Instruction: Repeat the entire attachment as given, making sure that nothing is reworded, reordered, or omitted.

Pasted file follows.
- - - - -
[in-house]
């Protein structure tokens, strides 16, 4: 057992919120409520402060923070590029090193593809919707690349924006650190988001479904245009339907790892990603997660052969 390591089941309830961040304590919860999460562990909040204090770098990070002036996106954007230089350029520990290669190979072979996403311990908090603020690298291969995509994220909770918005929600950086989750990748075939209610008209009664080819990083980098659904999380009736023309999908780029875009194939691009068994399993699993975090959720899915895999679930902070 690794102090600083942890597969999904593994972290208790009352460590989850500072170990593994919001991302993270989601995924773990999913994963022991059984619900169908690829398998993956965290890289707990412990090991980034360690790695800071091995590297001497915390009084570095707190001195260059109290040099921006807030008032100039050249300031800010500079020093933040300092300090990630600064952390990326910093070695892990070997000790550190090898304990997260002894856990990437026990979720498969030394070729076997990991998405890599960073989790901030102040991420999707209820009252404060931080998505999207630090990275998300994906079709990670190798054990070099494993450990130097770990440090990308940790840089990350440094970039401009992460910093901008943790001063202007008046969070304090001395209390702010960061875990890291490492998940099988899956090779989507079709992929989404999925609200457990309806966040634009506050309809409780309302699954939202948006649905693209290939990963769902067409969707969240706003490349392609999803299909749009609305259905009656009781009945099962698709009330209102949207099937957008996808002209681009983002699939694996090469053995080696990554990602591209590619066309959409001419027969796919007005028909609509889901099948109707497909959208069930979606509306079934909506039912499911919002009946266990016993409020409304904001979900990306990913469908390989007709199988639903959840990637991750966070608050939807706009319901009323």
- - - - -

[in-house]
């Protein structure tokens, strides 16, 4: 057992919120409520402060923070590029090193593809919707690349924006650190988001479904245009339907790892990603997660052969 390591089941309830961040304590919860999460562990909040204090770098990070002036996106954007230089350029520990290669190979072979996403311990908090603020690298291969995509994220909770918005929600950086989750990748075939209610008209009664080819990083980098659904999380009736023309999908780029875009194939691009068994399993699993975090959720899915895999679930902070 690794102090600083942890597969999904593994972290208790009352460590989850500072170990593994919001991302993270989601995924773990999913994963022991059984619900169908690829398998993956965290890289707990412990090991980034360690790695800071091995590297001497915390009084570095707190001195260059109290040099921006807030008032100039050249300031800010500079020093933040300092300090990630600064952390990326910093070695892990070997000790550190090898304990997260002894856990990437026990979720498969030394070729076997990991998405890599960073989790901030102040991420999707209820009252404060931080998505999207630090990275998300994906079709990670190798054990070099494993450990130097770990440090990308940790840089990350440094970039401009992460910093901008943790001063202007008046969070304090001395209390702010960061875990890291490492998940099988899956090779989507079709992929989404999925609200457990309806966040634009506050309809409780309302699954939202948006649905693209290939990963769902067409969707969240706003490349392609999803299909749009609305259905009656009781009945099962698709009330209102949207099937957008996808002209681009983002699939694996090469053995080696990554990602591209590619066309959409001419027969796919007005028909609509889901099948109707497909959208069930979606509306079934909506039912499911919002009946266990016993409020409304904001979900990306990913469908390989007709199988639903959840990637991750966070608050939807706009319901009323």